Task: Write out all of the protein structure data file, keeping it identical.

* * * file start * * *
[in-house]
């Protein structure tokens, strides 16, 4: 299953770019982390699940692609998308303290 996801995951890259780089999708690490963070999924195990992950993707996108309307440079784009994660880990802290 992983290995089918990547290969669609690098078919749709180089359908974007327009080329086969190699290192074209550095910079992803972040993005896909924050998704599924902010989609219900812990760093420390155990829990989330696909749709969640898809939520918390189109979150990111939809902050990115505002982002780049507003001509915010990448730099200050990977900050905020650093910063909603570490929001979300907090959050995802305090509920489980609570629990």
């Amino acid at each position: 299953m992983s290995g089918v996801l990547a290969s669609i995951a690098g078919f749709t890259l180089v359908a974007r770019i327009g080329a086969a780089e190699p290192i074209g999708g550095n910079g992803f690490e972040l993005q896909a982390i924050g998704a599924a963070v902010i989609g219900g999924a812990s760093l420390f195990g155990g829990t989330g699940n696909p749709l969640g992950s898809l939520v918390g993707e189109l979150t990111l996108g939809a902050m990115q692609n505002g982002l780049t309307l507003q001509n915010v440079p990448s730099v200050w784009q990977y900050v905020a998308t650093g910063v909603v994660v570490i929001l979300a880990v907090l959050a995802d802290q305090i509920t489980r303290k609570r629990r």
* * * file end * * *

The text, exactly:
[in-house]
């Protein structure tokens, strides 16, 4: 299953770019982390699940692609998308303290 996801995951890259780089999708690490963070999924195990992950993707996108309307440079784009994660880990802290 992983290995089918990547290969669609690098078919749709180089359908974007327009080329086969190699290192074209550095910079992803972040993005896909924050998704599924902010989609219900812990760093420390155990829990989330696909749709969640898809939520918390189109979150990111939809902050990115505002982002780049507003001509915010990448730099200050990977900050905020650093910063909603570490929001979300907090959050995802305090509920489980609570629990």
């Amino acid at each position: 299953m992983s290995g089918v996801l990547a290969s669609i995951a690098g078919f749709t890259l180089v359908a974007r770019i327009g080329a086969a780089e190699p290192i074209g999708g550095n910079g992803f690490e972040l993005q896909a982390i924050g998704a599924a963070v902010i989609g219900g999924a812990s760093l420390f195990g155990g829990t989330g699940n696909p749709l969640g992950s898809l939520v918390g993707e189109l979150t990111l996108g939809a902050m990115q692609n505002g982002l780049t309307l507003q001509n915010v440079p990448s730099v200050w784009q990977y900050v905020a998308t650093g910063v909603v994660v570490i929001l979300a880990v907090l959050a995802d802290q305090i509920t489980r303290k609570r629990r």